A digitally-enabled life sciences company excels in four specific areas:

Collaboration: Developing solutions in collaboration with partners and stakeholders, introducing the capabilities and digital prowess to facilitate interactions and activity beyond the walls of the traditional life sciences company.

Such collaboration allows companies to maintain their scientific focus, while incorporating external best-in-class capabilities. In R&D, life sciences companies and their venture-capital arms will seek new ways to collaborate with academic centres and early-stage companies to nurture innovation. Cloud-based technologies will enable 'outside-in' operating models that allow collaborators to develop new therapies efficiently. The cloud eliminates geographic restrictions, allowing companies to work together in discovery, targeting and monitoring of appropriate patient populations worldwide.

Real world patient data: Treating patient data as an asset and letting it flow through the healthcare ecosystem will build a more complete understanding of patients.

Historically it has been almost impossible to combine patient electronic medical records (EMR) data from providers with patient genomic data to define new biomarkers and clinical diagnostics, or to combine EMR and payer claims data with the results from clinical trials to further validate outcomes and the value of new therapeutics and devices. But this is changing. The announcement of Cerner's partnership with Claritas Genomics is a strong example of how genomic data can be successfully integrated into clinical records.

Value analytics: Integrating and analysing data and information about patients to gain novel insights into the precise combination of treatments and services has delivered the best health outcome for patients with similar profiles.

For example, a physician treating diabetics could create individual treatment plans, informed by specific information pulled from patient health, insurance and pharmacy records, plus medication preferences. This data would be compared against information about other patients with similar profiles. The physician wouldn't just rely on the immediate experience, but could consult an app that provides prescribing information about different drugs, and outcomes data of a product's performance within a patient's overall treatment regimen. The physician would also be able to prescribe other services to help the patient improve diet and exercise regimes and adhere to taking medications.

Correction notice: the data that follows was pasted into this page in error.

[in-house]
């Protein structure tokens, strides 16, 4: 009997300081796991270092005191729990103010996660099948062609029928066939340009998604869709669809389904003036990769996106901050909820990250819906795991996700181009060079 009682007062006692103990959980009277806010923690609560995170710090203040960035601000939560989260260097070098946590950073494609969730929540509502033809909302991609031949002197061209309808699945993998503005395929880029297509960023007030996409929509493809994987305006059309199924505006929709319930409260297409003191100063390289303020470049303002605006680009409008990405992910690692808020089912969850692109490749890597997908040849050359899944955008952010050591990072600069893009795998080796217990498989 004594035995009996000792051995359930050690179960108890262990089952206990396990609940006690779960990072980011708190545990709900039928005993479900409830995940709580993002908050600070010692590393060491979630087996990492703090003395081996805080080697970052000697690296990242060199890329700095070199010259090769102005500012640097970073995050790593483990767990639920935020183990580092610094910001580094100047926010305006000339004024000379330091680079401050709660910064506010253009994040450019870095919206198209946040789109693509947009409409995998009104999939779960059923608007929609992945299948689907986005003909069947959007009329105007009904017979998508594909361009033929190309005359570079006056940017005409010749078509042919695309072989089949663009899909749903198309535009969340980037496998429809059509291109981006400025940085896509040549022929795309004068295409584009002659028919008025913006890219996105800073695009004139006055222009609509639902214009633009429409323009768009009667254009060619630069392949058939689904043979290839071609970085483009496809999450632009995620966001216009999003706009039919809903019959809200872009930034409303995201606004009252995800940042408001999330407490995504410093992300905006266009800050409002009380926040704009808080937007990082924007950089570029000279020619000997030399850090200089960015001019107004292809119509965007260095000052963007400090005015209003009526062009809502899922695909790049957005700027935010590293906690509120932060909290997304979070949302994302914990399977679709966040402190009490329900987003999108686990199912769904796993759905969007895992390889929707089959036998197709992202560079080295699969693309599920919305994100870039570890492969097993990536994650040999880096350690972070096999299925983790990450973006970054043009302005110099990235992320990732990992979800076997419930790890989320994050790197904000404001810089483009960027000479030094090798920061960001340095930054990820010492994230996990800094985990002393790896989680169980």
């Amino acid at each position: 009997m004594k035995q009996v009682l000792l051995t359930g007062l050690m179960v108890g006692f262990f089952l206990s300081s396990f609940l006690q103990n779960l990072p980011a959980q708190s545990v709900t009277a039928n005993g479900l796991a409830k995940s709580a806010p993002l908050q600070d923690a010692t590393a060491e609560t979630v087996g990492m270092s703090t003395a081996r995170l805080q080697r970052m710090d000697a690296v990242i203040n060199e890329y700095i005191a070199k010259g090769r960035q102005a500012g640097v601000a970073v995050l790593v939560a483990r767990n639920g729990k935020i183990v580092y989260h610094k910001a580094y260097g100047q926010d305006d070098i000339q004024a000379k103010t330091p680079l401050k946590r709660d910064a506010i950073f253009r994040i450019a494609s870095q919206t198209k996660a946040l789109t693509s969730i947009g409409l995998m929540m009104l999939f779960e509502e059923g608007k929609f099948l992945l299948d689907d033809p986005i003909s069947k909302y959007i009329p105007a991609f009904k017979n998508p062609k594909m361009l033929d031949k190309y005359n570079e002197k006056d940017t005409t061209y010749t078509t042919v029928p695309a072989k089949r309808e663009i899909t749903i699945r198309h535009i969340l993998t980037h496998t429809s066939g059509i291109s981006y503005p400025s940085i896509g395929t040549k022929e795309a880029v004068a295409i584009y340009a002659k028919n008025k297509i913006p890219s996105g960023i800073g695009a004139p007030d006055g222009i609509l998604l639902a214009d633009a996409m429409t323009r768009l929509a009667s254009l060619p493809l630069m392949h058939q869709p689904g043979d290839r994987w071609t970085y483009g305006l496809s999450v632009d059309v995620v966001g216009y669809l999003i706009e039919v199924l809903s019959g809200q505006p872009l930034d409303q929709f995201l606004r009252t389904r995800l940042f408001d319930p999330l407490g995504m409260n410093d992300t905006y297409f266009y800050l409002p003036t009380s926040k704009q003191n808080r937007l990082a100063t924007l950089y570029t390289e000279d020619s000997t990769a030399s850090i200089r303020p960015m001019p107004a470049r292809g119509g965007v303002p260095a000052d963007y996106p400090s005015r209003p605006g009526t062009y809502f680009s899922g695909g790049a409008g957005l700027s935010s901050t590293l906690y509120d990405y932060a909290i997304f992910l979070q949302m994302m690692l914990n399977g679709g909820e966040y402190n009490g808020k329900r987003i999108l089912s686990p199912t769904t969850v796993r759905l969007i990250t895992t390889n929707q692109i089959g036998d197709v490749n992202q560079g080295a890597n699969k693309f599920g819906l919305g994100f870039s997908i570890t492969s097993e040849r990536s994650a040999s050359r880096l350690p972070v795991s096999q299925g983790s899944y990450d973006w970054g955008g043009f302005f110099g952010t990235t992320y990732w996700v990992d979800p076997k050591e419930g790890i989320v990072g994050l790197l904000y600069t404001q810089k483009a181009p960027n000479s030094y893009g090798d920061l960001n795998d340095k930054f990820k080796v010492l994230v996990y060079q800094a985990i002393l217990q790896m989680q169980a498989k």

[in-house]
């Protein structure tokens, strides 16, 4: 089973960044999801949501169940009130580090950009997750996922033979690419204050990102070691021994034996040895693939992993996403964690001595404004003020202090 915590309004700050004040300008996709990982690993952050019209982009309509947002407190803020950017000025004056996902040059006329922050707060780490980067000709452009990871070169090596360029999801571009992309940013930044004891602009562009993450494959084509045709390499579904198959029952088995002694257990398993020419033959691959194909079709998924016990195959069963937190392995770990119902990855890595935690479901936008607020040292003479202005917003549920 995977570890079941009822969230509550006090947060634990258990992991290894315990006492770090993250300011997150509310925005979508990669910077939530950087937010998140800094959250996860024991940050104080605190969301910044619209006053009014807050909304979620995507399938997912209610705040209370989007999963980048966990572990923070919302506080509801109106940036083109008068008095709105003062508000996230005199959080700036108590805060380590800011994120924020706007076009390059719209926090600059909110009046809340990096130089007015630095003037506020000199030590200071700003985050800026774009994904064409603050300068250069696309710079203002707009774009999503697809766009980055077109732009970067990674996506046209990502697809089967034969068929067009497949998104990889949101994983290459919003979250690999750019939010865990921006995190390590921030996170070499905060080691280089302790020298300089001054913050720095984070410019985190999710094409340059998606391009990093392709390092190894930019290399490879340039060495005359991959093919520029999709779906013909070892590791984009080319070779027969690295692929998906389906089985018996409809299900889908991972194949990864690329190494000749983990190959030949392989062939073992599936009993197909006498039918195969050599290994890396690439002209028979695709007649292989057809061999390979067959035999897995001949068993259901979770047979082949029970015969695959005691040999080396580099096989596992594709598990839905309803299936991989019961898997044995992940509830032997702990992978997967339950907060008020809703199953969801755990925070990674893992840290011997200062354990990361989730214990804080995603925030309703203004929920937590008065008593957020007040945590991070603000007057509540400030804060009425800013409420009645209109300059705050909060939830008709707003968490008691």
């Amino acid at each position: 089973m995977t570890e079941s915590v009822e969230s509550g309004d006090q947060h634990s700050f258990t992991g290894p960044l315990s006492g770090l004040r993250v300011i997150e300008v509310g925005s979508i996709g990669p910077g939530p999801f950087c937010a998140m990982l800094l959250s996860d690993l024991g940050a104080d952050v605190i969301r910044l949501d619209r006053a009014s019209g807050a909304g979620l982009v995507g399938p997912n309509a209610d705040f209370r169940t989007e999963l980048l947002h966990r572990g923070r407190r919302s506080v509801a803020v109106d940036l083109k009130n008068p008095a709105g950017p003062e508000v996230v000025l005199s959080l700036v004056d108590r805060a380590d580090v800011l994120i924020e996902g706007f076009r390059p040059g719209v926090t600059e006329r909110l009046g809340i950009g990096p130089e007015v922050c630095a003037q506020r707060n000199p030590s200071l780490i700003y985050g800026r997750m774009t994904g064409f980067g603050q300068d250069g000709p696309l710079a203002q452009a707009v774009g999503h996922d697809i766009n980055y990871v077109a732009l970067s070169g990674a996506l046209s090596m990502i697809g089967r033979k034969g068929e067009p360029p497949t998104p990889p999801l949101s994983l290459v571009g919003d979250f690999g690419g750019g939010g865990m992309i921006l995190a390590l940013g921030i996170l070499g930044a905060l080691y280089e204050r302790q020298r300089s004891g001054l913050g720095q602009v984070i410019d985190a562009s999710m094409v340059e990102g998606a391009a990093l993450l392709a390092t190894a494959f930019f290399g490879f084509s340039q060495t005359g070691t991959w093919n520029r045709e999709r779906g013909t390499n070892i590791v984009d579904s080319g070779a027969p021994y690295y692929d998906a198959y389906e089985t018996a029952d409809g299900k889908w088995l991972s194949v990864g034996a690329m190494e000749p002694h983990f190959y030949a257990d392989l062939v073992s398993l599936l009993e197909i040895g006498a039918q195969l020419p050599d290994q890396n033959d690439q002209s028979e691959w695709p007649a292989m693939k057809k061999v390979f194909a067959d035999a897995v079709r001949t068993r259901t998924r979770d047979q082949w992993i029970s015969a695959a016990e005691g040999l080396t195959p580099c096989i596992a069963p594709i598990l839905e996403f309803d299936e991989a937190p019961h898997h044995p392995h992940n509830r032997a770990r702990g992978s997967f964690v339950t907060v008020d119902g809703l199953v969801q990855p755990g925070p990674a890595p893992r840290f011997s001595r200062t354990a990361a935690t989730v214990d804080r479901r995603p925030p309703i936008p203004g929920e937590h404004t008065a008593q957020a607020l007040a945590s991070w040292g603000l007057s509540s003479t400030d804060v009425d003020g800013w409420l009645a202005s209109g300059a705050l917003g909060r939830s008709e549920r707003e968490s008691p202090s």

Patient and HCP services: Improving the patient experience and providing physician and care support in order to optimise health outcomes.

Both HCPs and patient services may welcome applications that link to a broader set of services. For instance, Merck's Merckengage.com website addresses patients' needs for support and resources to improve their overall health, and HCPs' needs for resources to educate patients and establish better relationships with them. It is estimated that patient services enabled by mobile applications will save more than $23 billion a year in the US alone by controlling chronic disease.1

The potential for digital technology to enhance and prolong lives and rewrite the boundaries of the competitive landscapes is profound. But life science leaders will need to carefully define their vision and the role their companies will take, reassessing their relationships with their stakeholders, customers and partners and rethinking the organisational silos that currently limit collaboration and sharing of data.


Fig1: Potential for Digital Technology



1. Mobile Apps Can Save Billions in Health Costs http://www.medpagetoday.com/PracticeManagement/InformationTechnology/43397


About the author:

Sunil Rao is Global Managing Director, Accenture Life Sciences, Technology Lead and Life Sciences APAC lead. Rao has been with Accenture for 10 years and is responsible for complex global system integration programs and large global application outsourcing engagements.

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22 July, 2014